One bear got out of line and went to Vons for some apples, but at least we have a Wildlife Specialist to teach them it is out of bounds.
Why don’t we have someone to step in when the town council gets out of control?
Our black bears know they can’t violate the Brown Act, but council members don’t know better than to conduct “serial meetings” individually with someone they want to launch into the town manager’s position.
We need a Council Wildlife Specialist to jump in here.
Congratulations to Mammoth for stepping up and hiring a true professional manager. Now, it is time to work together, adopt your policies and step aside and allow professional management to achieve the goals the Council sets.
If the Council can resist the temptations to micro manage and stick with establishing policies of excellent governance, Mammoth will be back on top in no time.
Having been a patron and a volunteer for the Mammoth Lakes Jazz Jubilee for the better part of 20 years, I just wanted to take this opportunity to thank Ken and Flossie Coulter for the dedication and supreme effort it took to keep this wonderful event going.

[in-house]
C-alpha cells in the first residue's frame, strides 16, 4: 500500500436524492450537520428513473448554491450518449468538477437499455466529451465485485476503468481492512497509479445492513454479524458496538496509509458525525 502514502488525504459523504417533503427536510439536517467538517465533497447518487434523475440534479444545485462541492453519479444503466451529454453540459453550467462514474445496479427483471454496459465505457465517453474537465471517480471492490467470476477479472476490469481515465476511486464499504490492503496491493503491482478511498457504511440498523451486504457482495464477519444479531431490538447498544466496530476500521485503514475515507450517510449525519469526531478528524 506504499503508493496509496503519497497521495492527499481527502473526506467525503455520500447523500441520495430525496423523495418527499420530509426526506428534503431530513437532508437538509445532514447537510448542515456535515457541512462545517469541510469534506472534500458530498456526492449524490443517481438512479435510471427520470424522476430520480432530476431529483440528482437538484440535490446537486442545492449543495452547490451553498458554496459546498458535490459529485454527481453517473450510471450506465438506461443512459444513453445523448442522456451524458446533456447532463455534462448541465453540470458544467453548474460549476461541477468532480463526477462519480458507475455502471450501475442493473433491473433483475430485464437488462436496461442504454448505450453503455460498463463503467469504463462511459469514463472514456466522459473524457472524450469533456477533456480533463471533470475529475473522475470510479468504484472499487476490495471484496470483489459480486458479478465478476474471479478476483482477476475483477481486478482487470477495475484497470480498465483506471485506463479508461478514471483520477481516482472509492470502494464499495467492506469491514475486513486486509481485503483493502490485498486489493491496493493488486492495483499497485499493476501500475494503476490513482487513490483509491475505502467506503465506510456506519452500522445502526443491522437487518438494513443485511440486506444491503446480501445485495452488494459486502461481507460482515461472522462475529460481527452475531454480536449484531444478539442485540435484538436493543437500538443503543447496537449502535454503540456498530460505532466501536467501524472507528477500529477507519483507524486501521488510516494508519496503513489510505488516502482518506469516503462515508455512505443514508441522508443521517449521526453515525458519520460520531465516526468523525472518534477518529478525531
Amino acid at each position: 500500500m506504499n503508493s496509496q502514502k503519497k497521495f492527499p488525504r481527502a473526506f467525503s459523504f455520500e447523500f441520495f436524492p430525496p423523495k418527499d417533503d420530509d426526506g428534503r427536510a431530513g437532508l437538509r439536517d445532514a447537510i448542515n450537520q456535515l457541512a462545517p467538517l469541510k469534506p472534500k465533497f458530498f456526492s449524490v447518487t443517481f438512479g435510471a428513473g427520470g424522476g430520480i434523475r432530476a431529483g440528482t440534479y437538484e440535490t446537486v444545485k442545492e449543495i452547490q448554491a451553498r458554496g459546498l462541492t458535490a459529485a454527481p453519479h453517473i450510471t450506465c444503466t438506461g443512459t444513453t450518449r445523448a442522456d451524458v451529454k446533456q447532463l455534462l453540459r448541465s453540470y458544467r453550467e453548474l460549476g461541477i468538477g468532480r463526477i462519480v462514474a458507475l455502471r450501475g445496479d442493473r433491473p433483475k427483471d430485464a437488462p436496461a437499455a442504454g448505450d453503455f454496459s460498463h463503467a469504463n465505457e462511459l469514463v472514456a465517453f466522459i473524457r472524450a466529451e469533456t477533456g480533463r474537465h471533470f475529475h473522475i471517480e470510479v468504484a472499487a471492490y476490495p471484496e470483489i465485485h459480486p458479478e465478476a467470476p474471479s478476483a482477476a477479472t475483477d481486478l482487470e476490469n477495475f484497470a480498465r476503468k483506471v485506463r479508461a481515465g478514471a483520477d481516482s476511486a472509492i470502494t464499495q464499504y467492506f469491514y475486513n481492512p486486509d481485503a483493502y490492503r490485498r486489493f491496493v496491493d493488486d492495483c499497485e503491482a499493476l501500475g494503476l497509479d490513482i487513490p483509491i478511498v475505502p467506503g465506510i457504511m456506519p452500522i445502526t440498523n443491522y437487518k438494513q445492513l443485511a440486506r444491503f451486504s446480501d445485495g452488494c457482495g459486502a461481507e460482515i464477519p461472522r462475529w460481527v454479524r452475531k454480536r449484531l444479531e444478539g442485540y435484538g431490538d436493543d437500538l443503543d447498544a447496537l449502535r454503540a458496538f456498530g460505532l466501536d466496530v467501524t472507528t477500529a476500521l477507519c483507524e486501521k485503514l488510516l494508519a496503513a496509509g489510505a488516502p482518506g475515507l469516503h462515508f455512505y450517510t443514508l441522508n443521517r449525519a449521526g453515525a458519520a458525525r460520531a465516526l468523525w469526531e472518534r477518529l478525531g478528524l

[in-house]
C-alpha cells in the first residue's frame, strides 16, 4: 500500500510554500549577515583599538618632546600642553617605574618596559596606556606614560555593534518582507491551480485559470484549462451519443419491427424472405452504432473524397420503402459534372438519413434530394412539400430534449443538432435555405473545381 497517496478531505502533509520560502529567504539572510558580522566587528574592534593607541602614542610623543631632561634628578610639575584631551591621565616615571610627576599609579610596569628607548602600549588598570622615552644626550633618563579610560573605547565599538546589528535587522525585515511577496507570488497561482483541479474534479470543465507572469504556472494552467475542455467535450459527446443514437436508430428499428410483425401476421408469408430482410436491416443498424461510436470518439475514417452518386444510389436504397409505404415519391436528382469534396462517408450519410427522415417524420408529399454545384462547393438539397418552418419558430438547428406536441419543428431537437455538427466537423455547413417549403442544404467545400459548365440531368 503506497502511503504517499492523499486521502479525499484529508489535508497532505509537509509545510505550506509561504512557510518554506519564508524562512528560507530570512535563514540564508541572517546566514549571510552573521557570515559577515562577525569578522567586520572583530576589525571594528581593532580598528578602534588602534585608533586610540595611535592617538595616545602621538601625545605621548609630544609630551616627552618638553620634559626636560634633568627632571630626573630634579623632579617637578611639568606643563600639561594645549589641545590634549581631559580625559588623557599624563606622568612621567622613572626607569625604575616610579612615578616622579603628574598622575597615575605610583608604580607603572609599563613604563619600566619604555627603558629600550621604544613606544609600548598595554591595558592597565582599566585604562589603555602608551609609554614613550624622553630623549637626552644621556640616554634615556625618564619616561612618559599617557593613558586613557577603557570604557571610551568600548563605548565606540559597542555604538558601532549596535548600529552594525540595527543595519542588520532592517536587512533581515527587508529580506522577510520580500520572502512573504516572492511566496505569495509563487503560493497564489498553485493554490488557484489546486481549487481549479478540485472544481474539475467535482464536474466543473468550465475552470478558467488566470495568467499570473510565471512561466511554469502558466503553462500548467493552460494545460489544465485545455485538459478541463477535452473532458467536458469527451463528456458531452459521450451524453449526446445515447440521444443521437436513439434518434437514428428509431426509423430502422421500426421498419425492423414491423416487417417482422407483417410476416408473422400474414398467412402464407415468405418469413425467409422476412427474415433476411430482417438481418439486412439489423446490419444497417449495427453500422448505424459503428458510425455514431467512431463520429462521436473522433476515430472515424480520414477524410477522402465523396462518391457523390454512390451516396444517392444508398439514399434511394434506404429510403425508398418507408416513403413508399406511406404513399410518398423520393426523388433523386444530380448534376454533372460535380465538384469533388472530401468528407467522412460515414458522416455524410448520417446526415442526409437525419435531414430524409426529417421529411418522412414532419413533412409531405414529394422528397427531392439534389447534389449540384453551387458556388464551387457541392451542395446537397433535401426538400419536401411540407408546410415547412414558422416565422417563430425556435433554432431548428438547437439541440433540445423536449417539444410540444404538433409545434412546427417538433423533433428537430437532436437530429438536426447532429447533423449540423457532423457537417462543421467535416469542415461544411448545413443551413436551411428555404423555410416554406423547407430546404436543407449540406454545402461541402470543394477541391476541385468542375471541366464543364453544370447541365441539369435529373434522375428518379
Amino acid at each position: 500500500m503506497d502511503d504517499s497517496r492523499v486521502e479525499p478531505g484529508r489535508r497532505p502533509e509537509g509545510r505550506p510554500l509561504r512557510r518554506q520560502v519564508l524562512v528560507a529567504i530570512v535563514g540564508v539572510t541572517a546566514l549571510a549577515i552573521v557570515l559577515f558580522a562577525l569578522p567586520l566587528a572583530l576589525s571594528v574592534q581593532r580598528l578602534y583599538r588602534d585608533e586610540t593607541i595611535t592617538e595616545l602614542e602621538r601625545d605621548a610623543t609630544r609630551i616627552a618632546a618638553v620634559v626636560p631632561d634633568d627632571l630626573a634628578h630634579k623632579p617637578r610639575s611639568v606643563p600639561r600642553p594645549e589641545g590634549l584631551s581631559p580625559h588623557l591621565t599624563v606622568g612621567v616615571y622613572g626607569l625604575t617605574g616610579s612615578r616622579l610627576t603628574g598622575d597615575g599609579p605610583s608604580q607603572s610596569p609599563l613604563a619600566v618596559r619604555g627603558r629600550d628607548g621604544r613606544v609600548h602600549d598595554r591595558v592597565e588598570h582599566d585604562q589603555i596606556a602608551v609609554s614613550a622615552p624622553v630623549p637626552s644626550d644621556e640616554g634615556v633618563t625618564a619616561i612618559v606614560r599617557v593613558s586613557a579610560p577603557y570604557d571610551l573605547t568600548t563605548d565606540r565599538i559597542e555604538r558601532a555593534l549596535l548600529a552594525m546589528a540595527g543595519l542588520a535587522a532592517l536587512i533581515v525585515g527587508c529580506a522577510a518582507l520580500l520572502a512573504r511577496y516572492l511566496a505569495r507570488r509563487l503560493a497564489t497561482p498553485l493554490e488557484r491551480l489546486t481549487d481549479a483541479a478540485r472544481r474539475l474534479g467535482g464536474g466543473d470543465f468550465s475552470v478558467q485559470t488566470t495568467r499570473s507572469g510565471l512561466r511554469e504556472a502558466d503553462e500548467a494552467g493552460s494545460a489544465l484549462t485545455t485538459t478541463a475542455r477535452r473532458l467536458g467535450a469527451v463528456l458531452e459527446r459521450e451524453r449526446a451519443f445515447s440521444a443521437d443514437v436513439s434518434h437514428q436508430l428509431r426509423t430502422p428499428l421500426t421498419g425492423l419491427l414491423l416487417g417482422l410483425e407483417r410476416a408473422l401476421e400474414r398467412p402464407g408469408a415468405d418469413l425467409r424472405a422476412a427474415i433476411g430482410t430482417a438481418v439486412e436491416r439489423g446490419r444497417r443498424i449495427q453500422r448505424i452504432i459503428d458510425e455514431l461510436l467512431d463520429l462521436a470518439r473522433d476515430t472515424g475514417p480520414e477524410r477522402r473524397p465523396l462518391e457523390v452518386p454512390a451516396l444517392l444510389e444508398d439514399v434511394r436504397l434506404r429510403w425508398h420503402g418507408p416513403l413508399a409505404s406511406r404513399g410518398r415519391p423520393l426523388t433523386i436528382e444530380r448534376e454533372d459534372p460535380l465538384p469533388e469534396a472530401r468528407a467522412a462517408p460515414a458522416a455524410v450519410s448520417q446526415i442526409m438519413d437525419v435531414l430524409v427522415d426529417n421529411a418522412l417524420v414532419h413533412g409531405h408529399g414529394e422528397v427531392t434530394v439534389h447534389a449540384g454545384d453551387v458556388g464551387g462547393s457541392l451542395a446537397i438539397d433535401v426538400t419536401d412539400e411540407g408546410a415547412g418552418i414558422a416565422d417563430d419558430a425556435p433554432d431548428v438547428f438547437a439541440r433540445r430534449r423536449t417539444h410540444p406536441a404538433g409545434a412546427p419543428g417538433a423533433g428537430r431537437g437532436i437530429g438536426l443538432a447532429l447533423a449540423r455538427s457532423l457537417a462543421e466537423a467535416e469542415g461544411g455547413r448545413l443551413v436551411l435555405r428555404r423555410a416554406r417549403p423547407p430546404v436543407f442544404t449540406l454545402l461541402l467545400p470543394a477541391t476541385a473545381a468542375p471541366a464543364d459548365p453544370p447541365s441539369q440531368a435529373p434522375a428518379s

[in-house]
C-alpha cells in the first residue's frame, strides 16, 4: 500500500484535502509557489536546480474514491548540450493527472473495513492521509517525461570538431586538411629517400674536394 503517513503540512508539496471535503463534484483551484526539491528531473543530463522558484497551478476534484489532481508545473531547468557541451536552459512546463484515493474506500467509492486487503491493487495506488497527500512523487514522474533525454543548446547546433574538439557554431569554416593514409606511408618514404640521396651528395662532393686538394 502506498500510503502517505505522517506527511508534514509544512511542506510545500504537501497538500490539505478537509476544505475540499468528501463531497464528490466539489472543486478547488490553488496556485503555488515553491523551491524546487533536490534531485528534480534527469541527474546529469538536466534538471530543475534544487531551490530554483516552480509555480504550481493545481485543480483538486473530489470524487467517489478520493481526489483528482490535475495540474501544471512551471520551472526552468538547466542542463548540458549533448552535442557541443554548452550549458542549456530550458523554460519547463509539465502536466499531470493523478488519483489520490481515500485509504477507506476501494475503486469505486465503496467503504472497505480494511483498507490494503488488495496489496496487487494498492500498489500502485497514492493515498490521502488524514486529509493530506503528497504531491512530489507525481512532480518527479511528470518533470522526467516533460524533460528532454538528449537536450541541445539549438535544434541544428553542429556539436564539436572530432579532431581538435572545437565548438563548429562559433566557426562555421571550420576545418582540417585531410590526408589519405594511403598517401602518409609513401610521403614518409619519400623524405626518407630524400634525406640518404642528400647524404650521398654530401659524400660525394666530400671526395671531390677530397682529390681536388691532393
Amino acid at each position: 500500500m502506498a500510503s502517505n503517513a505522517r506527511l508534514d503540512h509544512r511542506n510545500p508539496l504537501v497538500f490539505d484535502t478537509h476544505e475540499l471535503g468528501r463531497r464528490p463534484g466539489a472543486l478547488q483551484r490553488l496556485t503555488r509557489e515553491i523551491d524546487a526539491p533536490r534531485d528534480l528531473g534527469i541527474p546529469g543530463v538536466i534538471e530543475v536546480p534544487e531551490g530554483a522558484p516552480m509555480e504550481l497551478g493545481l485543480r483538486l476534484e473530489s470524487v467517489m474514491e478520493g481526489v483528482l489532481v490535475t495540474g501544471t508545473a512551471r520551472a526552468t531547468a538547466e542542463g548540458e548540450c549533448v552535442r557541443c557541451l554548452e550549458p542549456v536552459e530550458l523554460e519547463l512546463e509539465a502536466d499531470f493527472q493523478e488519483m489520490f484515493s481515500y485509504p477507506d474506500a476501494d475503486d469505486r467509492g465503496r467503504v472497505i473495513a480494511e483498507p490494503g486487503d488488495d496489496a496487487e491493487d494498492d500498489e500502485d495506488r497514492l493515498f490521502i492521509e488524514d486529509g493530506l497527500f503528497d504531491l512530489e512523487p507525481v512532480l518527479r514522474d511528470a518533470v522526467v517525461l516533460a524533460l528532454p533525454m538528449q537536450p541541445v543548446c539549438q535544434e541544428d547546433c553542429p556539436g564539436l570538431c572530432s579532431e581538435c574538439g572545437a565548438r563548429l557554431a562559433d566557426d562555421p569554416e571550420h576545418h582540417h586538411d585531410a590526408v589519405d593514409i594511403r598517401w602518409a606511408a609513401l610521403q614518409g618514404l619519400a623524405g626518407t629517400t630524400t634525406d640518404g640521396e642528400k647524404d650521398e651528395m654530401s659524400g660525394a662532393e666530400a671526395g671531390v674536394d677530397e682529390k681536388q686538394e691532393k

Years ago, I was hooked the very first time I listened to the astounding variety of jazz, blues, swing and zydeco bands in the many venues they organized.
So much so, and even though I live on the Western side of the Sierras, I became a volunteer at the Big Top for five of those Jazz Jubilees.
When it comes to putting on an event as large as the 25th Mammoth Lakes Jazz Jubilee, it really does take a town.
What most people see and hear is the finished result of over a whole year’s worth of work by a small army of very dedicated volunteers.
The tents that go up and come down very quickly, the variety of music played that fills the air all hours of the day and night during the event, the amount of increased foot traffic in several locations around town, and the many smiling faces were all part of this annual July event.
There is an arrogant dominance of incivility passing for dialogue today.
We are beginning to hear more and more disagreements of the heated variety, most of them are underlying political and/or ideological in nature that any reasonable person might deem as uncivil.
We are witnessing angry talking heads on television, talk-radio designed to infuriate and demean, email blogging that promotes insulting exchanges, and even our local media is sometimes prone to childish sniping of its own.
The recent Eastern Sierra Philanthropy Guide is an impressive, high quality publication.
It is good to see many nonprofit, volunteer organizations serving our area. I couldn’t help being surprised, however, by the omission of many other great groups that do wonderful work and also need support.
Just two of the ones I am personally familiar with are Laws Museum and The Salvation Army.